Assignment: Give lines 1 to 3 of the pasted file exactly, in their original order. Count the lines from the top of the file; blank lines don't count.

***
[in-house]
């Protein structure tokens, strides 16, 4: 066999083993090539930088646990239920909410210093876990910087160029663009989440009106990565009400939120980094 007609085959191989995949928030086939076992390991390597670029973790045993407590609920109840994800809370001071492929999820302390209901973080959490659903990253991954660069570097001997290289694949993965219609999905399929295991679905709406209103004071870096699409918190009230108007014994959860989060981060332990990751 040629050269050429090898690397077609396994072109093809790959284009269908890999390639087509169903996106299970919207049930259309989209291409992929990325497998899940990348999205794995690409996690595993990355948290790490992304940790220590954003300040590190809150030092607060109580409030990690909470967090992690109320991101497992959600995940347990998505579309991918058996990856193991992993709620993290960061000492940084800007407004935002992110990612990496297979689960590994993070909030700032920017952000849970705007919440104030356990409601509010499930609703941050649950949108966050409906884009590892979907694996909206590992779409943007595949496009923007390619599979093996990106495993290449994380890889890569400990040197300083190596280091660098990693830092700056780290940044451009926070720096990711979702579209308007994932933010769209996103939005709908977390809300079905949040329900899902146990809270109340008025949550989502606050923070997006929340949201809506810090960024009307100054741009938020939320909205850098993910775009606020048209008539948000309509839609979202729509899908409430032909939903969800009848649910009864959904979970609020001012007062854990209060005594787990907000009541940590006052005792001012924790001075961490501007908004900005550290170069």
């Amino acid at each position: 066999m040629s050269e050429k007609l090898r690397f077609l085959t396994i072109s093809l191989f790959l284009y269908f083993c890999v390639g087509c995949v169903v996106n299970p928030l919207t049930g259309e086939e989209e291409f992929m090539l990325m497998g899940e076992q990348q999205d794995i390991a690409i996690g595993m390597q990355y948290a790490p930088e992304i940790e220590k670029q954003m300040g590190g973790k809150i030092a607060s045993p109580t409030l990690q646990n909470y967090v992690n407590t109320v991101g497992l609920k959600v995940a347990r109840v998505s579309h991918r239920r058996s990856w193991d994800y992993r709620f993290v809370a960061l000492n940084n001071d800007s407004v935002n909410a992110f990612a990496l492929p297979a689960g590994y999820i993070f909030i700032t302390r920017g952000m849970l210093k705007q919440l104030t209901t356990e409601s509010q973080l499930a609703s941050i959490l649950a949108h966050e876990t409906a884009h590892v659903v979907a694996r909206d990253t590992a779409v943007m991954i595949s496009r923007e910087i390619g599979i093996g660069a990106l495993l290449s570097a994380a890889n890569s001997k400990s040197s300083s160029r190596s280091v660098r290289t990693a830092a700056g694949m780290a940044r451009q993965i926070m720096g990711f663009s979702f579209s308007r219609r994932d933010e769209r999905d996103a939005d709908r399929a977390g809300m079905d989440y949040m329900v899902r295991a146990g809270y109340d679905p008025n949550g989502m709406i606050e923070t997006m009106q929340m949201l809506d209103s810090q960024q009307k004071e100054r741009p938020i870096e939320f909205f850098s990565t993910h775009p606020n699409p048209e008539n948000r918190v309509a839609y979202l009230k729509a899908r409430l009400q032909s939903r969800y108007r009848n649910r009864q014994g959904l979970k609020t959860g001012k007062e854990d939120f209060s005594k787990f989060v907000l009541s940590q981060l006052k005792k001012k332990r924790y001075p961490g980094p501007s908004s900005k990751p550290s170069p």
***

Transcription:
[in-house]
């Protein structure tokens, strides 16, 4: 066999083993090539930088646990239920909410210093876990910087160029663009989440009106990565009400939120980094 007609085959191989995949928030086939076992390991390597670029973790045993407590609920109840994800809370001071492929999820302390209901973080959490659903990253991954660069570097001997290289694949993965219609999905399929295991679905709406209103004071870096699409918190009230108007014994959860989060981060332990990751 040629050269050429090898690397077609396994072109093809790959284009269908890999390639087509169903996106299970919207049930259309989209291409992929990325497998899940990348999205794995690409996690595993990355948290790490992304940790220590954003300040590190809150030092607060109580409030990690909470967090992690109320991101497992959600995940347990998505579309991918058996990856193991992993709620993290960061000492940084800007407004935002992110990612990496297979689960590994993070909030700032920017952000849970705007919440104030356990409601509010499930609703941050649950949108966050409906884009590892979907694996909206590992779409943007595949496009923007390619599979093996990106495993290449994380890889890569400990040197300083190596280091660098990693830092700056780290940044451009926070720096990711979702579209308007994932933010769209996103939005709908977390809300079905949040329900899902146990809270109340008025949550989502606050923070997006929340949201809506810090960024009307100054741009938020939320909205850098993910775009606020048209008539948000309509839609979202729509899908409430032909939903969800009848649910009864959904979970609020001012007062854990209060005594787990907000009541940590006052005792001012924790001075961490501007908004900005550290170069």
């Amino acid at each position: 066999m040629s050269e050429k007609l090898r690397f077609l085959t396994i072109s093809l191989f790959l284009y269908f083993c890999v390639g087509c995949v169903v996106n299970p928030l919207t049930g259309e086939e989209e291409f992929m090539l990325m497998g899940e076992q990348q999205d794995i390991a690409i996690g595993m390597q990355y948290a790490p930088e992304i940790e220590k670029q954003m300040g590190g973790k809150i030092a607060s045993p109580t409030l990690q646990n909470y967090v992690n407590t109320v991101g497992l609920k959600v995940a347990r109840v998505s579309h991918r239920r058996s990856w193991d994800y992993r709620f993290v809370a960061l000492n940084n001071d800007s407004v935002n909410a992110f990612a990496l492929p297979a689960g590994y999820i993070f909030i700032t302390r920017g952000m849970l210093k705007q919440l104030t209901t356990e409601s509010q973080l499930a609703s941050i959490l649950a949108h966050e876990t409906a884009h590892v659903v979907a694996r909206d990253t590992a779409v943007m991954i595949s496009r923007e910087i390619g599979i093996g660069a990106l495993l290449s570097a994380a890889n890569s001997k400990s040197s300083s160029r190596s280091v660098r290289t990693a830092a700056g694949m780290a940044r451009q993965i926070m720096g990711f663009s979702f579209s308007r219609r994932d933010e769209r999905d996103a939005d709908r399929a977390g809300m079905d989440y949040m329900v899902r295991a146990g809270y109340d679905p008025n949550g989502m709406i606050e923070t997006m009106q929340m949201l809506d209103s810090q960024q009307k004071e100054r741009p938020i870096e939320f909205f850098s990565t993910h775009p606020n699409p048209e008539n948000r918190v309509a839609y979202l009230k729509a899908r409430l009400q032909s939903r969800y108007r009848n649910r009864q014994g959904l979970k609020t959860g001012k007062e854990d939120f209060s005594k787990f989060v907000l009541s940590q981060l006052k005792k001012k332990r924790y001075p961490g980094p501007s908004s900005k990751p550290s170069p």